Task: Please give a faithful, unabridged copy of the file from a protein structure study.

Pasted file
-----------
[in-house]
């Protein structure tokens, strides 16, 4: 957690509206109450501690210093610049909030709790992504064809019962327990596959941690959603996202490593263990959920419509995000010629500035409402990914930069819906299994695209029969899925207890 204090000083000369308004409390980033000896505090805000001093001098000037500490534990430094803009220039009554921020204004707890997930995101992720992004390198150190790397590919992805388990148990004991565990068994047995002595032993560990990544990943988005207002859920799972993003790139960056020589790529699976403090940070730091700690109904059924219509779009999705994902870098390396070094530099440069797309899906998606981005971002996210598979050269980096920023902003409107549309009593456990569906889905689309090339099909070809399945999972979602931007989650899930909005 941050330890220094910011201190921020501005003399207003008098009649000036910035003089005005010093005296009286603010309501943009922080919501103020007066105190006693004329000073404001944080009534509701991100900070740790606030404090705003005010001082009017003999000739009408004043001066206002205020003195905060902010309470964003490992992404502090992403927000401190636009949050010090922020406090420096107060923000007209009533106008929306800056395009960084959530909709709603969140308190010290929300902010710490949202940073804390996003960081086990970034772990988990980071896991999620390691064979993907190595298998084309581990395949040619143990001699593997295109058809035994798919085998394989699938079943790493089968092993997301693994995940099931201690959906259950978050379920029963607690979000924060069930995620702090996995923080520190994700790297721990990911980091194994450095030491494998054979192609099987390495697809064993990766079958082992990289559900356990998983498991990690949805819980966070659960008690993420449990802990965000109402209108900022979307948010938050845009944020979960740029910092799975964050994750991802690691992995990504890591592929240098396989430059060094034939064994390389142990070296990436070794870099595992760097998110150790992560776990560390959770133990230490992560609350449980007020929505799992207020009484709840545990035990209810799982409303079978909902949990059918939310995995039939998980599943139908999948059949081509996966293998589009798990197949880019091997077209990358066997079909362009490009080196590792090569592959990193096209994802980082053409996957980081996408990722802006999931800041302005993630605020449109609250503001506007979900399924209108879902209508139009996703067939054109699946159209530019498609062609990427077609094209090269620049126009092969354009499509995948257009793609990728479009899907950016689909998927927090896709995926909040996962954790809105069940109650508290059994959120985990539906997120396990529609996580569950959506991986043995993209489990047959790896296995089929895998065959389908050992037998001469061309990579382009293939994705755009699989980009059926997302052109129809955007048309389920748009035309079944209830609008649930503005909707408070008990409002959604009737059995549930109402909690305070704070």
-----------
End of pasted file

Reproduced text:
[in-house]
């Protein structure tokens, strides 16, 4: 957690509206109450501690210093610049909030709790992504064809019962327990596959941690959603996202490593263990959920419509995000010629500035409402990914930069819906299994695209029969899925207890 204090000083000369308004409390980033000896505090805000001093001098000037500490534990430094803009220039009554921020204004707890997930995101992720992004390198150190790397590919992805388990148990004991565990068994047995002595032993560990990544990943988005207002859920799972993003790139960056020589790529699976403090940070730091700690109904059924219509779009999705994902870098390396070094530099440069797309899906998606981005971002996210598979050269980096920023902003409107549309009593456990569906889905689309090339099909070809399945999972979602931007989650899930909005 941050330890220094910011201190921020501005003399207003008098009649000036910035003089005005010093005296009286603010309501943009922080919501103020007066105190006693004329000073404001944080009534509701991100900070740790606030404090705003005010001082009017003999000739009408004043001066206002205020003195905060902010309470964003490992992404502090992403927000401190636009949050010090922020406090420096107060923000007209009533106008929306800056395009960084959530909709709603969140308190010290929300902010710490949202940073804390996003960081086990970034772990988990980071896991999620390691064979993907190595298998084309581990395949040619143990001699593997295109058809035994798919085998394989699938079943790493089968092993997301693994995940099931201690959906259950978050379920029963607690979000924060069930995620702090996995923080520190994700790297721990990911980091194994450095030491494998054979192609099987390495697809064993990766079958082992990289559900356990998983498991990690949805819980966070659960008690993420449990802990965000109402209108900022979307948010938050845009944020979960740029910092799975964050994750991802690691992995990504890591592929240098396989430059060094034939064994390389142990070296990436070794870099595992760097998110150790992560776990560390959770133990230490992560609350449980007020929505799992207020009484709840545990035990209810799982409303079978909902949990059918939310995995039939998980599943139908999948059949081509996966293998589009798990197949880019091997077209990358066997079909362009490009080196590792090569592959990193096209994802980082053409996957980081996408990722802006999931800041302005993630605020449109609250503001506007979900399924209108879902209508139009996703067939054109699946159209530019498609062609990427077609094209090269620049126009092969354009499509995948257009793609990728479009899907950016689909998927927090896709995926909040996962954790809105069940109650508290059994959120985990539906997120396990529609996580569950959506991986043995993209489990047959790896296995089929895998065959389908050992037998001469061309990579382009293939994705755009699989980009059926997302052109129809955007048309389920748009035309079944209830609008649930503005909707408070008990409002959604009737059995549930109402909690305070704070």